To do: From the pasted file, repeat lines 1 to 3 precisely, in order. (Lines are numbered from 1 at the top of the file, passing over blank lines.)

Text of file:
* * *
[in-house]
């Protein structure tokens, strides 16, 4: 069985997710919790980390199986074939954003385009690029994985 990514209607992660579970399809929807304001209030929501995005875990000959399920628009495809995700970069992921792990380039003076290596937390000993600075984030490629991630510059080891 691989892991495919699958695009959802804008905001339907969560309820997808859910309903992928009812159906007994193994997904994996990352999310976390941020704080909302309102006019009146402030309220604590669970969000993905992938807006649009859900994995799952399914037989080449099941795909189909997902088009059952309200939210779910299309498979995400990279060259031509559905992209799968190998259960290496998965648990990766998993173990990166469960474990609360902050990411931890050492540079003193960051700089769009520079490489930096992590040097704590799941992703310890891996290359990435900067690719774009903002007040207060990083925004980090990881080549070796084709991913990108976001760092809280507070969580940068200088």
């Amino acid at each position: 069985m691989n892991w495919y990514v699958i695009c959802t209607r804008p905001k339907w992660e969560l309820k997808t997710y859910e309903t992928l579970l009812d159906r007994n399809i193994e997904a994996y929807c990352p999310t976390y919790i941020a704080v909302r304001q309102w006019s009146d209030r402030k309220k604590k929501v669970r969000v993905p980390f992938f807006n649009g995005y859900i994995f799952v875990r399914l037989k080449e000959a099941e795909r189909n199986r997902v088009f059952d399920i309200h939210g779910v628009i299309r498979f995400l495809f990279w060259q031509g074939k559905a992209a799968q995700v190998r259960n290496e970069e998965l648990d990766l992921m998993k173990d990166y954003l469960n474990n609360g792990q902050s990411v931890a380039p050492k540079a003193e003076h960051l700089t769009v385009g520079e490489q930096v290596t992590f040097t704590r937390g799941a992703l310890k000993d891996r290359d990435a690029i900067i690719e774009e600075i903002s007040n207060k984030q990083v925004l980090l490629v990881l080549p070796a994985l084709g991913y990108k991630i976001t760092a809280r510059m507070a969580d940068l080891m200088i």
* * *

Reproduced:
[in-house]
């Protein structure tokens, strides 16, 4: 069985997710919790980390199986074939954003385009690029994985 990514209607992660579970399809929807304001209030929501995005875990000959399920628009495809995700970069992921792990380039003076290596937390000993600075984030490629991630510059080891 691989892991495919699958695009959802804008905001339907969560309820997808859910309903992928009812159906007994193994997904994996990352999310976390941020704080909302309102006019009146402030309220604590669970969000993905992938807006649009859900994995799952399914037989080449099941795909189909997902088009059952309200939210779910299309498979995400990279060259031509559905992209799968190998259960290496998965648990990766998993173990990166469960474990609360902050990411931890050492540079003193960051700089769009520079490489930096992590040097704590799941992703310890891996290359990435900067690719774009903002007040207060990083925004980090990881080549070796084709991913990108976001760092809280507070969580940068200088």
């Amino acid at each position: 069985m691989n892991w495919y990514v699958i695009c959802t209607r804008p905001k339907w992660e969560l309820k997808t997710y859910e309903t992928l579970l009812d159906r007994n399809i193994e997904a994996y929807c990352p999310t976390y919790i941020a704080v909302r304001q309102w006019s009146d209030r402030k309220k604590k929501v669970r969000v993905p980390f992938f807006n649009g995005y859900i994995f799952v875990r399914l037989k080449e000959a099941e795909r189909n199986r997902v088009f059952d399920i309200h939210g779910v628009i299309r498979f995400l495809f990279w060259q031509g074939k559905a992209a799968q995700v190998r259960n290496e970069e998965l648990d990766l992921m998993k173990d990166y954003l469960n474990n609360g792990q902050s990411v931890a380039p050492k540079a003193e003076h960051l700089t769009v385009g520079e490489q930096v290596t992590f040097t704590r937390g799941a992703l310890k000993d891996r290359d990435a690029i900067i690719e774009e600075i903002s007040n207060k984030q990083v925004l980090l490629v990881l080549p070796a994985l084709g991913y990108k991630i976001t760092a809280r510059m507070a969580d940068l080891m200088i």